In his essay "Simulacra and Simulations," Jean Baudrillard argues that simulation inverts the traditional practice of formulating models based on observed events:
Simulation is characterized by a precession of the model, of all models around the merest fact — the models come first, and their orbital (like the bomb) circulation constitutes the genuine magnetic field of events. Facts no longer have any trajectory of their own, they arise at the intersection of the models.
Queer theorist Judith Butler argues that gender is a simulacrum because it is an elaborate construct that is not embodied in any person in its totality. The concepts of masculine and feminine instead serve as ideal models of behavior, appearance, and desire. These norms do not exist in the real world of imperfect bodies and unruly minds; rather, they flourish in hyperreality, blissfully detached of all referents, free to exert their intimate, nuclear control.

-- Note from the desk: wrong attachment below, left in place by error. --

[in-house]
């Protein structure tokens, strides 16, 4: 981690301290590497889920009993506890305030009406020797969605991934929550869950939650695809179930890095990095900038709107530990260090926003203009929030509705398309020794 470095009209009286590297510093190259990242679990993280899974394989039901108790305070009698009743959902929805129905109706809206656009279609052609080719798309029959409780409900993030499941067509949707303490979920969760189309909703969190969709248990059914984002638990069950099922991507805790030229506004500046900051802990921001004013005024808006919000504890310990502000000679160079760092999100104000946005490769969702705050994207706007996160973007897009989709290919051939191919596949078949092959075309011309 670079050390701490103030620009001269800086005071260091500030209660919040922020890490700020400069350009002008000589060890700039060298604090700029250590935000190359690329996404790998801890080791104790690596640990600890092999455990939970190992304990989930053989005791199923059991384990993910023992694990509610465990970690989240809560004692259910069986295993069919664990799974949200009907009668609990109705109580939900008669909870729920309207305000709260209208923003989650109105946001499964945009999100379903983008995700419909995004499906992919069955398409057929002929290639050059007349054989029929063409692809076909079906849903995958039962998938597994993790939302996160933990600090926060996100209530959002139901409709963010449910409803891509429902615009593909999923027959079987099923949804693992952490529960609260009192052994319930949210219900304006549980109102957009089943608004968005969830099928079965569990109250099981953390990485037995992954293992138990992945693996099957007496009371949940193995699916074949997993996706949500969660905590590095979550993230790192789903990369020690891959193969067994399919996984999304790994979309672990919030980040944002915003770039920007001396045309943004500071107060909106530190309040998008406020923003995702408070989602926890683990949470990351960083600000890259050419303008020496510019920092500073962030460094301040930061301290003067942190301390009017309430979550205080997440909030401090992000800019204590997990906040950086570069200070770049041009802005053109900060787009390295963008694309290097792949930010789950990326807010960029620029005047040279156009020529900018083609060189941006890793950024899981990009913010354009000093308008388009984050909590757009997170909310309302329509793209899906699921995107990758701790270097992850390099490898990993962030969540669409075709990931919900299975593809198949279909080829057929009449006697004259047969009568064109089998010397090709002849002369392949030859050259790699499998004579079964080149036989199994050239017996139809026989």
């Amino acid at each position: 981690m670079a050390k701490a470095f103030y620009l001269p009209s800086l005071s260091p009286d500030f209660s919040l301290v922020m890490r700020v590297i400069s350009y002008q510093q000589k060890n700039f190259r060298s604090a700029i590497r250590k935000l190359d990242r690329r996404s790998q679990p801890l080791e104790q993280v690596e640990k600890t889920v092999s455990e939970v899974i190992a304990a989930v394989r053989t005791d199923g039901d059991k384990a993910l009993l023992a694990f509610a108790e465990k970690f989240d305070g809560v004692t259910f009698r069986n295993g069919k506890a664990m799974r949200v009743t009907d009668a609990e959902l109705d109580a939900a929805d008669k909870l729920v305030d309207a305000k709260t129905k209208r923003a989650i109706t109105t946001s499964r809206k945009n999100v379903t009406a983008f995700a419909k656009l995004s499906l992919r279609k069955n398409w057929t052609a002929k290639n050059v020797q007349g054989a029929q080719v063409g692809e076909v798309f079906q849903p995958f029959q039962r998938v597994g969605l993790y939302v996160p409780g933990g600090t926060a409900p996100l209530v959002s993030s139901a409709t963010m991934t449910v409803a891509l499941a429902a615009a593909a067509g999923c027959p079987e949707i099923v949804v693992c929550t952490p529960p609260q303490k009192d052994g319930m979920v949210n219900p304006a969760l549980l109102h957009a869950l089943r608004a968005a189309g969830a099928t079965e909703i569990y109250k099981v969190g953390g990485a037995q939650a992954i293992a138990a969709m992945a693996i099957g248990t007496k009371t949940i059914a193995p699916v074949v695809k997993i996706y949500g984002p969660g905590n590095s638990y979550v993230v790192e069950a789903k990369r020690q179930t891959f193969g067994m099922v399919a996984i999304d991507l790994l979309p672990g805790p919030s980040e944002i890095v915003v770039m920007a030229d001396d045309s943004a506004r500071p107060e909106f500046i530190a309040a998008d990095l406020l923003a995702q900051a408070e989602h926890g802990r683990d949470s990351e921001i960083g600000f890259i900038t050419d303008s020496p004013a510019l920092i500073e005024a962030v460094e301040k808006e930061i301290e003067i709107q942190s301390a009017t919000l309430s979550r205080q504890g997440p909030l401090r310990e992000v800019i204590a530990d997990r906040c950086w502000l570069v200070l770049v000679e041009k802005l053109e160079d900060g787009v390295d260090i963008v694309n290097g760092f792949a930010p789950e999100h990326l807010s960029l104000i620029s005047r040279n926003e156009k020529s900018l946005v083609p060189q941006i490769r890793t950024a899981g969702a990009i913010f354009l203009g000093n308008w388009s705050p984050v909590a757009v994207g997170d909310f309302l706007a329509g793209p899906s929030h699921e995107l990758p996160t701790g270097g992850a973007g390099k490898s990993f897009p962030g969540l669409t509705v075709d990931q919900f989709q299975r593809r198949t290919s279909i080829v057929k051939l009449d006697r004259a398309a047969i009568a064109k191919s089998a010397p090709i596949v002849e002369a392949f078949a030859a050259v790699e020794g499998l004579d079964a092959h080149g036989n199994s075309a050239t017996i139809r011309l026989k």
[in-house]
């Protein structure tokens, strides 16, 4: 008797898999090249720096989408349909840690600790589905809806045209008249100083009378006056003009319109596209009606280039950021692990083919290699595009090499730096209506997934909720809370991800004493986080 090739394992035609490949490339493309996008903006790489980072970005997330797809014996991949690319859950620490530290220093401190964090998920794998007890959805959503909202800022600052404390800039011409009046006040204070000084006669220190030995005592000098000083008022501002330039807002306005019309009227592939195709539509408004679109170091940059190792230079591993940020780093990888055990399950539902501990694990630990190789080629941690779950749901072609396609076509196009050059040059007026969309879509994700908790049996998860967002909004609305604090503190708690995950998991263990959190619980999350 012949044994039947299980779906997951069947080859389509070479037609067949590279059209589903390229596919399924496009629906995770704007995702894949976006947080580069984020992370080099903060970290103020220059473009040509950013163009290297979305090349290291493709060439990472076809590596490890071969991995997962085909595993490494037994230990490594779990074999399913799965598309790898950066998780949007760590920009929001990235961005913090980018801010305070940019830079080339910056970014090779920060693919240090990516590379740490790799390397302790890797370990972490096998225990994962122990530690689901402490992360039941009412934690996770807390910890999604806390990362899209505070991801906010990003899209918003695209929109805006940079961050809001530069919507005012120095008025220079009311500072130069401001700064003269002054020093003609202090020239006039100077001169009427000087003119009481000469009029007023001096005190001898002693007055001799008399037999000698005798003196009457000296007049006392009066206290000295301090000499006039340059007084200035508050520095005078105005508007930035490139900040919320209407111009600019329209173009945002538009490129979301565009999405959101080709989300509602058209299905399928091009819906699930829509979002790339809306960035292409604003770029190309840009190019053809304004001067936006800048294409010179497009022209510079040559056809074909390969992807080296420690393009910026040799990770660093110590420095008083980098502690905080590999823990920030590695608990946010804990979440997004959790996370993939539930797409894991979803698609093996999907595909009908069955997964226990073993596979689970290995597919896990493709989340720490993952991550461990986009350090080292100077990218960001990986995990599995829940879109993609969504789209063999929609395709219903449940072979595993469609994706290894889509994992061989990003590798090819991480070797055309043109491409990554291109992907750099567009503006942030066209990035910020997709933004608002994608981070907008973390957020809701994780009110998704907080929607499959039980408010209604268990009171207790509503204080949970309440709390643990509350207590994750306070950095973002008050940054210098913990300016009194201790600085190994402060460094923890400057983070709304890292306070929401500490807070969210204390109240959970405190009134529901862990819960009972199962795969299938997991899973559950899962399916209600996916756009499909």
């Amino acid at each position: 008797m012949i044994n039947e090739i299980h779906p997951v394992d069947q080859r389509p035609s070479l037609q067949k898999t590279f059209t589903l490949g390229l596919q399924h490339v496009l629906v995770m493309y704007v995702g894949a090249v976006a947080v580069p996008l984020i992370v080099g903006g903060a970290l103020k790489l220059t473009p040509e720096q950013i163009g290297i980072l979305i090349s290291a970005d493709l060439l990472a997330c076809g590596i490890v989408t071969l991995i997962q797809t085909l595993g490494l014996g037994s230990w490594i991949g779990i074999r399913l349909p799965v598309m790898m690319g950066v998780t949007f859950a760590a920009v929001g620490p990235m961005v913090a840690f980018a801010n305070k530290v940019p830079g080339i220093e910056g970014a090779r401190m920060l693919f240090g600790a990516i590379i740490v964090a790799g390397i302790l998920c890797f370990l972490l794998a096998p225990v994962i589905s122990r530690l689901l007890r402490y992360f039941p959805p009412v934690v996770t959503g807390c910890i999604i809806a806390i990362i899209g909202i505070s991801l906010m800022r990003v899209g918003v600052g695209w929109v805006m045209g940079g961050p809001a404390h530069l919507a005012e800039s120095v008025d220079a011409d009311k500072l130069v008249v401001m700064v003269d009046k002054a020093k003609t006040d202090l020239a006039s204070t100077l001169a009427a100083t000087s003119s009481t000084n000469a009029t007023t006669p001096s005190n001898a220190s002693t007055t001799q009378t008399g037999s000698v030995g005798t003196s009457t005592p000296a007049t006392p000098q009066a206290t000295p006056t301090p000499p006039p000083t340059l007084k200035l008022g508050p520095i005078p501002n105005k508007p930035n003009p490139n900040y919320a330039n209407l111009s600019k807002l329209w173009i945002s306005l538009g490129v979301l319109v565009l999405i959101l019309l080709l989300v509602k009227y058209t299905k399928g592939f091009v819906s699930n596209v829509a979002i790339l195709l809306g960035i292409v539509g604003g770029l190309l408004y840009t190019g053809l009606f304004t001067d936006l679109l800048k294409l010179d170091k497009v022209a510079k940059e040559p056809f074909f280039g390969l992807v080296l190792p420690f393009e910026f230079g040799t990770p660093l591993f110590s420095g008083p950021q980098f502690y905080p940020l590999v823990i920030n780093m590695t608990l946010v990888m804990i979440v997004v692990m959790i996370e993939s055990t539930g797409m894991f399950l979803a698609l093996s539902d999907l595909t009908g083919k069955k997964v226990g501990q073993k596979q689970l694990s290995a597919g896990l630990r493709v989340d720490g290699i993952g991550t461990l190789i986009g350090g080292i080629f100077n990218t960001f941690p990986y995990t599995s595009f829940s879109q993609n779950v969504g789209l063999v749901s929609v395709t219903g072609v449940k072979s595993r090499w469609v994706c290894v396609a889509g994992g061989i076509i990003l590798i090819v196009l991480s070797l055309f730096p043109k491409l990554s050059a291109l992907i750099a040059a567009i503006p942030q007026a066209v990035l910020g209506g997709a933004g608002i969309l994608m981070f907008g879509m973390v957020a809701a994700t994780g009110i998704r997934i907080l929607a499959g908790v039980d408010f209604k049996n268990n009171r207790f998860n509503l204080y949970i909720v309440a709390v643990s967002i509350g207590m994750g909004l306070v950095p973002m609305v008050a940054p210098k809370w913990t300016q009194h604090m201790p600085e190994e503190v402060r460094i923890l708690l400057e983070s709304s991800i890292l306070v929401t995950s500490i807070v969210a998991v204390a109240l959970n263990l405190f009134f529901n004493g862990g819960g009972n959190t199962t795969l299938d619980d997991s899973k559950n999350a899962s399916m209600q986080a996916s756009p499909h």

1. How is gender a simulacra? To which of Baudrillard's four phases of the image does gender belong?
2. Butler says that people who try to defy gender are not culturally intelligible. Does this idea contradict Baudrillard's assertions?
3. Baudrillard states that "facts no longer have any trajectory of their own." Have we ever been able to understand facts without models? In the same vein, is it possible to understand gender except in idealized terms?
4. Are all identities necessarily simulacra?
Baudrillard, Jean. "Simulacra and Simulations" in Selected Writings Ed. Mark Poster. Stanford: Stanford University Press, 1998. 166-184. [Available at European Graduate School site.]
Last modified 17 October 2006